By Neil Cook, Principal Consultant, The Logic Group
As the global economy slowly emerges
from the downturn in what is becoming
an ever more aggressive marketplace,
organisations are seeking to gain that
all important edge over their rivals,
with many once again turning to
technology to help maximise their
At the turn of the century it was the rise of the internet and e-commerce that led the way in providing businesses with a new channel to market to compete against, or complement, the already well established retail outlet and call centre channels. In the new decade many are looking at the rise of mobile technologies, through the development of contactless, smartphones, and tablets to drive consumer demand for mobile commerce and mobile payments.
Jostling for position
However, as with all early technology advancements, one solution doesnt fit all and there are a plethora of technology options developing through numerous pilots to allow early adopters to test the market place. With countless technology manufacturers, systems integrators and service providers touting their wares and jostling for position its no wonder organisations are struggling to know where to start. So whats it all about and havent we been here before?
For those of us with long memories the hype around mobile started at the turn of the century with analysts and experts predicting dramatic growth in m-commerce and m-payments. In 2002 Mobile Monday predicted that the m-payment market would rise from virtually nothing to over $55bn by 2006, however, despite this hype dramatic growth did not materialise and in 2006 Mobile Monday revised their prediction dramatically suggesting a far slower growth rate to circa $10bn by 2010. In contrast Informa Telecoms & Media were far bolder in 2009 forecasting that by 2013 almost 300 billion transactions, worth more than US$860 billion, will be conducted using mobiles!
Despite these strong growth predictions mobile payment has remained an undelivered promise for the best part of a decade and is still proving to be quite elusive, but why?
Investigations suggest the reasons for this are based on a number of factors. At a basic level, the lack of a clear definition and understanding of what m-payments really means is limiting cooperation and standardisation across the industry. Looking logically there appears to be five main areas for the use of a mobile phone in the context of a financial transaction (m-banking, m-order, m-delivery, m-authentication and of course m-payment,).
By using the term m-payment to encompass all non payment functions dilutes and confuses the individual needs of each function often resulting in requirements not being adequately identified or met.
Cooperation and standardisation
The lack of cooperation and standardisation becomes clearer upon closer inspection of the m-payments stakeholder map, which comprises of six parties the financial institutions, the mobile network operators (MNOs), the technology providers, the handset manufacturers, the merchants and the consumers. Of these the financial institutions and the MNOs are the primary forces leading the development of m-payment solutions for both merchants and consumers.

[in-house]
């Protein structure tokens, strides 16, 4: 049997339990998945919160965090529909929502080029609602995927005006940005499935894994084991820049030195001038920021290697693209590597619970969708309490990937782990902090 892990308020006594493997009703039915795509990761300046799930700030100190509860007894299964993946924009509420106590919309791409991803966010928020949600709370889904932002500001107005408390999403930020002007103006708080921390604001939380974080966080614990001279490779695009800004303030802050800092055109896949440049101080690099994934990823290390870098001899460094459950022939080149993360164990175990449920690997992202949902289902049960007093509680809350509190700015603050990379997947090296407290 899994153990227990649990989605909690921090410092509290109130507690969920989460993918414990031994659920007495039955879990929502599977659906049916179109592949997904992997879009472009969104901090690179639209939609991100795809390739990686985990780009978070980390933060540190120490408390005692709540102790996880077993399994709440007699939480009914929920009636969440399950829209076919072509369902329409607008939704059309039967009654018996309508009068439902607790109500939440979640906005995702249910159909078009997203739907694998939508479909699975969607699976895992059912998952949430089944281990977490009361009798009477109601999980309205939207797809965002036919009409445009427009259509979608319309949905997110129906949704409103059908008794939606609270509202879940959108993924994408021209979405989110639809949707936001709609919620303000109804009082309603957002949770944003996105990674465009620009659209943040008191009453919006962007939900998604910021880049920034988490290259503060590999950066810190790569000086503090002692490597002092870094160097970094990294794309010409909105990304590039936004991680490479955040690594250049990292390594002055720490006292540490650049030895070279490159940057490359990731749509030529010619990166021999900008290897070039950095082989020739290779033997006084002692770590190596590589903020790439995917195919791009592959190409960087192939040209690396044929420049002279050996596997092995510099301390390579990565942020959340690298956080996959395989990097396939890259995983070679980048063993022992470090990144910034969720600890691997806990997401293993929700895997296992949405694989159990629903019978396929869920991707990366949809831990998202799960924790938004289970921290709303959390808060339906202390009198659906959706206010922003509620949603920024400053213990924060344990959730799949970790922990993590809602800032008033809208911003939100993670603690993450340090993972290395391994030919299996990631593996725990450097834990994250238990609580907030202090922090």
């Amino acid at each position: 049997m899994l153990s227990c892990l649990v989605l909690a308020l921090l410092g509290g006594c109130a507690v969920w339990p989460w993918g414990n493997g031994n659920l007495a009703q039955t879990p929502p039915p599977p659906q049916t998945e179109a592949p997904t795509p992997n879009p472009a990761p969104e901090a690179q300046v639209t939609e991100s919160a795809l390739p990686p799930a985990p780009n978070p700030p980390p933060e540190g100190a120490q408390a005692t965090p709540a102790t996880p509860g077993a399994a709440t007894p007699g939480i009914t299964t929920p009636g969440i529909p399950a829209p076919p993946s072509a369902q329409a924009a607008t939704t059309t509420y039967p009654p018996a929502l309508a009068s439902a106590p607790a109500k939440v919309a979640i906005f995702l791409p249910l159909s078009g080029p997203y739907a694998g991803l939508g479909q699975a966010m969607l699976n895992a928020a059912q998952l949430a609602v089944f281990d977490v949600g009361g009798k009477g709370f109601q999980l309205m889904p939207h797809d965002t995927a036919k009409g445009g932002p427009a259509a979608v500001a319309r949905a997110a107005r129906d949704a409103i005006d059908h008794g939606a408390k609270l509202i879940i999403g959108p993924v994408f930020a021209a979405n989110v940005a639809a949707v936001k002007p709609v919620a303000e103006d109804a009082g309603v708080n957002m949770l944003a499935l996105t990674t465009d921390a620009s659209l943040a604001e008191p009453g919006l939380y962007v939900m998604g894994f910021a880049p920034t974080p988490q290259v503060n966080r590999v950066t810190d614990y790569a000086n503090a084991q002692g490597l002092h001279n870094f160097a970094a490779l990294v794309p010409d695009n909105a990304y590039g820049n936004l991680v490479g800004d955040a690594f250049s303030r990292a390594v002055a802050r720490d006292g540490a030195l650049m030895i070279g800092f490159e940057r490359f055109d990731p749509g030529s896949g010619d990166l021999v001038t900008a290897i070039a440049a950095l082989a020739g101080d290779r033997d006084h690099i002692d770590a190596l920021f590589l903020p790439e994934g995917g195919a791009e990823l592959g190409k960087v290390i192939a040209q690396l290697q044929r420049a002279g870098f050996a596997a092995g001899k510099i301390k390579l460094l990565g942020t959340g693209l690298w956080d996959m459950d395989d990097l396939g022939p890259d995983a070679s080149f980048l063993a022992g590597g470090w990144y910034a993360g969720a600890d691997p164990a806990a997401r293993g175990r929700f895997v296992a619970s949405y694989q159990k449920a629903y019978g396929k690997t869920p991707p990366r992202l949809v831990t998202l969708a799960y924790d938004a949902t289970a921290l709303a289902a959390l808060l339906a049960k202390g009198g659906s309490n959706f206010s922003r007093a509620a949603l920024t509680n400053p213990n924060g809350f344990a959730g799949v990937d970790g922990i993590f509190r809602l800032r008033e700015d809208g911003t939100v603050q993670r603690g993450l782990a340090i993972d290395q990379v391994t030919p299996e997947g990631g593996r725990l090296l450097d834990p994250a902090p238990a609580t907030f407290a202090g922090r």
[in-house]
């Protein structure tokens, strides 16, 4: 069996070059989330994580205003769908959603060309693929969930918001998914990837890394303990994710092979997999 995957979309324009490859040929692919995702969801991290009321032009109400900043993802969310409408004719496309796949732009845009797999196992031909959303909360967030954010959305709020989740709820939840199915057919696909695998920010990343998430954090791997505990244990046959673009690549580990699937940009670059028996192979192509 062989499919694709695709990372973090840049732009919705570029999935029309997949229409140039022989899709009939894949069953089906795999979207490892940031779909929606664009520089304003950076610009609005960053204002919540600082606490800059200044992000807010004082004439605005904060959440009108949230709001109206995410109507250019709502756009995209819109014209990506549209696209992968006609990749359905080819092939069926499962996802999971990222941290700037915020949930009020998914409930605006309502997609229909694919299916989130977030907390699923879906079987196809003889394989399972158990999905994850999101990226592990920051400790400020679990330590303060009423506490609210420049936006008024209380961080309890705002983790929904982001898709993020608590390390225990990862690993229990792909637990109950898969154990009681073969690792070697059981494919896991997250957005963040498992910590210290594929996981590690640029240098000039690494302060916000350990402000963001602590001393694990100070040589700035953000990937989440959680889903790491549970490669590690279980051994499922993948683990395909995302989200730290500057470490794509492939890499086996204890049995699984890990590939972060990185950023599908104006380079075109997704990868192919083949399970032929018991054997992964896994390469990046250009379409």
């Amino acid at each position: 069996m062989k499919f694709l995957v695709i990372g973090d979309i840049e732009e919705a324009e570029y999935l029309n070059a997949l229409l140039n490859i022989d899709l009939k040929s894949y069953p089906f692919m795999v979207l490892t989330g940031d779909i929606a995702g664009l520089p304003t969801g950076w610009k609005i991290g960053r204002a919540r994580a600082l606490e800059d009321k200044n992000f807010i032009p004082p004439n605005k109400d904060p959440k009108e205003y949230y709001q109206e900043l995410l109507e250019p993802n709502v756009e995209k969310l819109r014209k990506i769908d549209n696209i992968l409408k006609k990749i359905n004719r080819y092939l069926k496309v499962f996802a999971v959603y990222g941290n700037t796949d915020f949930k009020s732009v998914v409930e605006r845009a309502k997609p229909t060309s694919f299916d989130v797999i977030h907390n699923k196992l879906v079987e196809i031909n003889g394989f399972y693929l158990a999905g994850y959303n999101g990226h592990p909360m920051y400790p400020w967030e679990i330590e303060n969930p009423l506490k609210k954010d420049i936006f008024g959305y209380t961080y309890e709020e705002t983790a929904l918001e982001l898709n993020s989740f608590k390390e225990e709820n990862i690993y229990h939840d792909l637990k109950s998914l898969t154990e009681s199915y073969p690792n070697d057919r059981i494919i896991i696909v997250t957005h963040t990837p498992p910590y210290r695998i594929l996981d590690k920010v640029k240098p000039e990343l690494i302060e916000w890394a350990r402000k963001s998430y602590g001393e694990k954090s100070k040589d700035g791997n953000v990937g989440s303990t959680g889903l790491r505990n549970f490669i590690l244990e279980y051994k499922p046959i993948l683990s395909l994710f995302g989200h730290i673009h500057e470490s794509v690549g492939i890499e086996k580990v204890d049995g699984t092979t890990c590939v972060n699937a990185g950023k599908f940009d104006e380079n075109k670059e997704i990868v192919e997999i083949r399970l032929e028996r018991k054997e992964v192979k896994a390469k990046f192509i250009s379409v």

However, these two parties are struggling to agree on a number of key issues including: who owns the customer; the location of the secure payment element (i.e. MNOs want the secure element on the phone SIM to lock the customer to the network, while the financial institutions want the secure element to be separate from the phone SIM to allow the customer to choose which MNO they want to use); the revenue sharing model, and; branding in a cooperative environment. Consequently, competing and contrasting pilots and trials are being driven and promoted by both stakeholder groups, which when combined with the various technological choices available makes merchant and consumer choice highly confusing and complex.
Although ‘mobile’ is regarded as a single channel, it incorporates a number of different technologies that can and are being used to develop m-payment solutions in an m-commerce environment. These key technology choices include: contactless (using Near Field Communication technology); SMS (text messaging pervasive throughout the mobile world); USSD (Unstructured Supplementary Service Data – a network dependant capability of modern GSM networks usually associated with real-time messaging or prescriptive menu driven interactions); mobile internet (initially via WAP and now more commonly via full web access through a mobile browser), and; traditional voice communications (including automated IVR type services as well as live agent interaction). Used in isolation or in combination these technologies open up a plethora of m-commerce and m-payment options.
Where do we go from here?
So where do consumers and merchants go from here? By 2013, Gartner predicts that mobile phones will overtake PCs as the most common Web access device worldwide and by 2014 over 3 billion of the worlds adult population will be able to transact electronically via mobile or Internet technology. So, from a consumer perspective mobile is here to stay and is now rooted as a necessary every day piece of the customer interaction puzzle.
From the increasing numbers of m-commerce and m-payment initiatives being developed and deployed across most market sectors today it also appears some merchants are already grasping the nettle to gain experience and competitive advantage by enabling anytime, anyplace, anywhere access for customers. So despite the difficulties, complexities and options it appears that now is the time to start evaluating and setting mobile strategy as part of an integrated multichannel strategy that delivers consumer benefit and competitive advantage and not just technology for its own sake.